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How can i loop thru a stl::List and store the value of one of the objects for use later in the function?

Particle *closestParticle;
for(list<Particle>::iterator p1 = mParticles.begin(); p1 != mParticles.end(); ++p1 )
     {
      // Extra stuff removed
            closestParticle = p1; // fails to compile (edit from comments)
     }
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Are you trying to say this code doesn't compile? // fails usually indicates you mean a run-time error. –  rlbond May 2 '10 at 19:26
    
@rlbond: I agree that // fails to compile would be better (although in this example I assumed that the compiler error wasn't an unwanted side-effect of pasting the code), but I'd disagree that // fails "usually implies run-time error". –  sbi May 2 '10 at 19:33

3 Answers 3

up vote 36 down vote accepted

Either

Particle *closestParticle;
for(list<Particle>::iterator it=mParticles.begin(); it!=mParticles.end(); ++it)
    {
      // Extra stuff removed
            closestParticle = &*it;
    }

or

list<Particle>::iterator closestParticle;
for(list<Particle>::iterator it=mParticles.begin(); it!=mParticles.end(); ++it )
    {
      // Extra stuff removed
            closestParticle = it;
    }

or

inline list<Particle>::iterator findClosestParticle(list<Particle>& pl)
{
    for(list<Particle>::iterator it=pl.begin(); it!=pl.end(); ++it )
        {
          // Extra stuff removed
               return it;
        }
    return pl.end();
}

or

template< typename It > 
inline It findClosestParticle(It begin, It end)
{
    while(begin != end )
        {
          // Extra stuff removed
               return begin;
          ++begin;
        }
    return end;
}

These are sorted in increasing personal preference. :)

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4  
Scrolling down that was actually an enjoyable experience. +1 –  Potatoswatter May 2 '10 at 19:31
    
closestParticle = &*it // Did the trick! Could you make what it's doing more verbose, i'm reading it as: Go to the address of the pointer to the iterator 'it'? –  Onedayitwillmake May 2 '10 at 19:48
3  
Nice catch. I'd personally pick #2 as my flavor of choice. And I'm a little confused with #3 and #4. It seems like you're returning prematurely. –  rlbond May 2 '10 at 19:49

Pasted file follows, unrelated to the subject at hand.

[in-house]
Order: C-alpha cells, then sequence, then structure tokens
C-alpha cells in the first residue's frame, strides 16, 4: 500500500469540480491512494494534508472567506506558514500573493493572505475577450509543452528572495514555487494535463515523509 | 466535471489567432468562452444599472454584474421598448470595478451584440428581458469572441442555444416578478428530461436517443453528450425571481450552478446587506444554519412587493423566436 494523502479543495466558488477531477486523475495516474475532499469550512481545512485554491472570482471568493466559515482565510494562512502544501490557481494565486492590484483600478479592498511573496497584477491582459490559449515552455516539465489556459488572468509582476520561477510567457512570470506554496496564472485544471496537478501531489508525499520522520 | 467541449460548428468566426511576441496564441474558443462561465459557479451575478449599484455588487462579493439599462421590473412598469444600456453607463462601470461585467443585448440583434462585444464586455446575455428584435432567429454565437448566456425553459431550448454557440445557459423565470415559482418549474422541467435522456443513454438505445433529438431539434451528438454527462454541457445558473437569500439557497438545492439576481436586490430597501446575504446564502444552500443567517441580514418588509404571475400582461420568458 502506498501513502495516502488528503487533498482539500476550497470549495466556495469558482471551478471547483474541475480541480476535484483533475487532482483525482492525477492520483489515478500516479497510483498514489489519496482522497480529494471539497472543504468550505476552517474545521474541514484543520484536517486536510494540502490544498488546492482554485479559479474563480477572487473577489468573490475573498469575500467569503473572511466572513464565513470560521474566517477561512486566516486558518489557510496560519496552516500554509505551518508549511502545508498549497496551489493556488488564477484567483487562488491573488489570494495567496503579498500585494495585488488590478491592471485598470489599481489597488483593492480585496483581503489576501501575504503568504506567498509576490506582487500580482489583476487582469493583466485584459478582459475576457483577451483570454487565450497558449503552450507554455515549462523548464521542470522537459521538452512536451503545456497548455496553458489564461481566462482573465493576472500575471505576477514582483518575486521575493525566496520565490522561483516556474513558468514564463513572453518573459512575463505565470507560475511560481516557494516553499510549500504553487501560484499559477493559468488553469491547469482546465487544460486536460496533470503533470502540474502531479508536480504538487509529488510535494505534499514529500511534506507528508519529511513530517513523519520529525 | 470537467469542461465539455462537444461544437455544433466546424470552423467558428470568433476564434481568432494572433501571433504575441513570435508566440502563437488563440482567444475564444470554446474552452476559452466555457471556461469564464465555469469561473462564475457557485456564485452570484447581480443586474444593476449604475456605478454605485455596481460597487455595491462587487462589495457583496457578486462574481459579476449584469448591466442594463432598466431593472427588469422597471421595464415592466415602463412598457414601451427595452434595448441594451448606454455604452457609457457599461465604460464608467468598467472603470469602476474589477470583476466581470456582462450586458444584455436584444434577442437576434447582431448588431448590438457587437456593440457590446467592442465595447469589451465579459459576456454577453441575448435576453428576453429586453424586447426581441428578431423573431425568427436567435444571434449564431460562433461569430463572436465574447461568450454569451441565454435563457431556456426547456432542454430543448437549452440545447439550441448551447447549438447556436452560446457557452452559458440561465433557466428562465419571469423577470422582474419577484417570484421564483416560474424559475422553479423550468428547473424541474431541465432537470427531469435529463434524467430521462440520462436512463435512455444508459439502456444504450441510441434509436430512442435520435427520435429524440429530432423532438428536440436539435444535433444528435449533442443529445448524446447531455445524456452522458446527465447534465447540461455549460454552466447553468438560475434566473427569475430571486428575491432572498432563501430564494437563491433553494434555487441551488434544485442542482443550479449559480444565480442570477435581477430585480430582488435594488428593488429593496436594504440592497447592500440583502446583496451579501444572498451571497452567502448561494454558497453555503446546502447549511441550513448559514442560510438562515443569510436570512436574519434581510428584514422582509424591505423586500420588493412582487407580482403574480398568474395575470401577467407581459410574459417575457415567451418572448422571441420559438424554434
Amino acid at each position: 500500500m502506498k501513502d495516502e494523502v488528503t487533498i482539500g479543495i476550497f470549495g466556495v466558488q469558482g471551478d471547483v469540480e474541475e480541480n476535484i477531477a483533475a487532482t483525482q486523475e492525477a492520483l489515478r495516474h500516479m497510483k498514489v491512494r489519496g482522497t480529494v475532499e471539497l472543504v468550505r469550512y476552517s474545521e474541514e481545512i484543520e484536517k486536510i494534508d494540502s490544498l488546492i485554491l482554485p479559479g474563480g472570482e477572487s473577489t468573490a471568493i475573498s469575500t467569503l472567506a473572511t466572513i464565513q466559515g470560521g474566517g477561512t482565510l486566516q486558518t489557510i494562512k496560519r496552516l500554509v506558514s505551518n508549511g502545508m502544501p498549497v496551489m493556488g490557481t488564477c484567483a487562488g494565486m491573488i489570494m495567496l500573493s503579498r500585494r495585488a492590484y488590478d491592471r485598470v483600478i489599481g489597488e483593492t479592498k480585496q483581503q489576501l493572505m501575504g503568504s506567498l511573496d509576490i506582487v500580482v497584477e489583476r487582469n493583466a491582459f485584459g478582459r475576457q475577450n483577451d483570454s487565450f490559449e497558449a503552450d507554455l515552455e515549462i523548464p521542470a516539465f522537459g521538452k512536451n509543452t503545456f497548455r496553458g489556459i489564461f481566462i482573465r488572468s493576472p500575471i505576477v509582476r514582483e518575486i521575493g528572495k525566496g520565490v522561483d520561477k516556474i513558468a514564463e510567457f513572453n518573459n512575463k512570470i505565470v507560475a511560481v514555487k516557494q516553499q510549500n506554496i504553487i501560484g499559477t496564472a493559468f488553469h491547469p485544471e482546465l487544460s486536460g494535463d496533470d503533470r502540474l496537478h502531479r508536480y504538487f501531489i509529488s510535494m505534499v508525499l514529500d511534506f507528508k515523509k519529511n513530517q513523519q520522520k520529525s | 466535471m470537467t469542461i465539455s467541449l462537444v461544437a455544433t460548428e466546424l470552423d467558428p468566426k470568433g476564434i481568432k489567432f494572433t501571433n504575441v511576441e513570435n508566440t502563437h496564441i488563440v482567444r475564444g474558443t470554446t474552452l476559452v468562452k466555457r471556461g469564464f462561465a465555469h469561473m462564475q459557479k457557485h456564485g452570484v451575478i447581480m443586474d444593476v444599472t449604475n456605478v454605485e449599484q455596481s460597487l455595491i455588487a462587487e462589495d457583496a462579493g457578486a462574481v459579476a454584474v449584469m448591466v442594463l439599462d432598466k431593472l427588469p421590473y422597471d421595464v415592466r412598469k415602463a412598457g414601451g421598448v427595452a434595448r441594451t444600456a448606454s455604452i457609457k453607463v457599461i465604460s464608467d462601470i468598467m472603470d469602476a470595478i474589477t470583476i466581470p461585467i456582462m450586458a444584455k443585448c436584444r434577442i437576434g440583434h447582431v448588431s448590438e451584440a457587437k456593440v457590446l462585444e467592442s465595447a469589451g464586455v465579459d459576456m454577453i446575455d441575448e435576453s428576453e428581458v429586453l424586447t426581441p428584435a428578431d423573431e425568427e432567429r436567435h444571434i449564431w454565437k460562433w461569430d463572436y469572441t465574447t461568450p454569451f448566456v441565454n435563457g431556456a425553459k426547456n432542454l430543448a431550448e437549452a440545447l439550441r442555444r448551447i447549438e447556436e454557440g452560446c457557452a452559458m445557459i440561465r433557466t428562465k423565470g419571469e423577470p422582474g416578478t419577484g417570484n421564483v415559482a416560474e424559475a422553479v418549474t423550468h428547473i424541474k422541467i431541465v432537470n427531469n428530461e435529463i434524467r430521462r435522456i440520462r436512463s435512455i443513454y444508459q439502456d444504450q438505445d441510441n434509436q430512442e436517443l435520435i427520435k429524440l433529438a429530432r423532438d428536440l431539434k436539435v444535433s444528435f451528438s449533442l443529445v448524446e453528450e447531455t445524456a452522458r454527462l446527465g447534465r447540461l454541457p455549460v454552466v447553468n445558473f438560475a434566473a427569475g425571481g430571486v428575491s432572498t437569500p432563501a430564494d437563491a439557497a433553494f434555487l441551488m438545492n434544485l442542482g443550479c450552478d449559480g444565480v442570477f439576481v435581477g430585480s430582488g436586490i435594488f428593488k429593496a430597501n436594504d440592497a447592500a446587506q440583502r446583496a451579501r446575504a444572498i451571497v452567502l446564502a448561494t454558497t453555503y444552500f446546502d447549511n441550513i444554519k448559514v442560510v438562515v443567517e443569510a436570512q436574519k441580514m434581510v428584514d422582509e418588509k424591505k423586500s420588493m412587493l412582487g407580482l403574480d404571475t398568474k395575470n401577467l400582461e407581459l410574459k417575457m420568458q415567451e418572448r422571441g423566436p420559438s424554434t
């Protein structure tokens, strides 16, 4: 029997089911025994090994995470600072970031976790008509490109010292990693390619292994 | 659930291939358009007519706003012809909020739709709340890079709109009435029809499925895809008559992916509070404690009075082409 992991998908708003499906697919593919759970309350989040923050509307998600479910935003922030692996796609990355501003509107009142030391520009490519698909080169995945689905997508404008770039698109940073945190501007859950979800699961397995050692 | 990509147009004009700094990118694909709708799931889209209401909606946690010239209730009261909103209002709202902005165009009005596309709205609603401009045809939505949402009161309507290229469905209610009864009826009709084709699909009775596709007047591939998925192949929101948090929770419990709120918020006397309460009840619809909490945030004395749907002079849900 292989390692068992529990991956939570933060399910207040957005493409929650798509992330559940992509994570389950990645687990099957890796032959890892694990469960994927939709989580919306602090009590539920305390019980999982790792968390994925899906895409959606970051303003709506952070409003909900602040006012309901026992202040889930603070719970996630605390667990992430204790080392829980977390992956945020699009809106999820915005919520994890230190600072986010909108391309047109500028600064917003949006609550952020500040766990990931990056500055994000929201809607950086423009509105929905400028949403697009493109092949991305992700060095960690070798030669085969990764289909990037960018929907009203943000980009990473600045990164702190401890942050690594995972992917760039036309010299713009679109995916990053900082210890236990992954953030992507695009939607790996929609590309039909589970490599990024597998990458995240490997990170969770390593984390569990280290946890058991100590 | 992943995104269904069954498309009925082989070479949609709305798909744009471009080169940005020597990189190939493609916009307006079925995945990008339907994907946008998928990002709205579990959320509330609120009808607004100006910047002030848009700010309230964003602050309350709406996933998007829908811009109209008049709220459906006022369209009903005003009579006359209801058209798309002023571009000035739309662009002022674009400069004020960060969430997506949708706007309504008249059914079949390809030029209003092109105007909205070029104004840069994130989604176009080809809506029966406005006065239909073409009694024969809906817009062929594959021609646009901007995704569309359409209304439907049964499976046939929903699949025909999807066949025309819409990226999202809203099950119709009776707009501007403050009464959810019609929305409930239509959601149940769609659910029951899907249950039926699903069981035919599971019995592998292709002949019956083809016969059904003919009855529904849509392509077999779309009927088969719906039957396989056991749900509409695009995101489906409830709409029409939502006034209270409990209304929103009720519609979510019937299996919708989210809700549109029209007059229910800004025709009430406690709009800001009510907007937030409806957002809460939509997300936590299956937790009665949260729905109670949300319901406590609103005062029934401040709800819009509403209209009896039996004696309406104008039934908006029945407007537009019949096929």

@rlbond, rbegin() ! –  Johannes Schaub - litb May 2 '10 at 19:52
3  
@Onedayitwillmake: *it derferences the iterator and returns a reference to the object. The & then takes the address of that object. Does this explain it well enough or should one of us go into more detail? –  sbi May 2 '10 at 19:55

For a list, the only way to invalidate an iterator is to erase it. So I suspect you're calling list.erase(p1) at some point in the loop. You need to make a copy of the iterator, move p1 back one, and then erase the copy.

EDIT: Oh wait, did you mean it doesn't compile? If so, see @sbi's answer. But you really need to word your question in a good way. What is your compile error? Or does it fail at run-time? In this case, however, I believe you mean a compile error.

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I'm not sure you answered to the right question. Did I miss anything? –  sbi May 2 '10 at 19:24
    
I meant compiler error, my mistake I was unaware of the conventions :) - This one did the trick: closestParticle = &*it; // So it's saying? // Go to the address of the the pointer at it? –  Onedayitwillmake May 2 '10 at 19:46

I'm not an expert on the STL, but I believe the reason it fails to compile is because an iterator is an object that points to another object. In other words, an iterator is a generalization of a pointer. So to do what you'd want with minimal changes to your code, you would first need to de-reference the iterator to get at the value it contains. You'd then use the '&' to get its address and would then assign that address to your pointer variable. This is why ptr=&*it; works.

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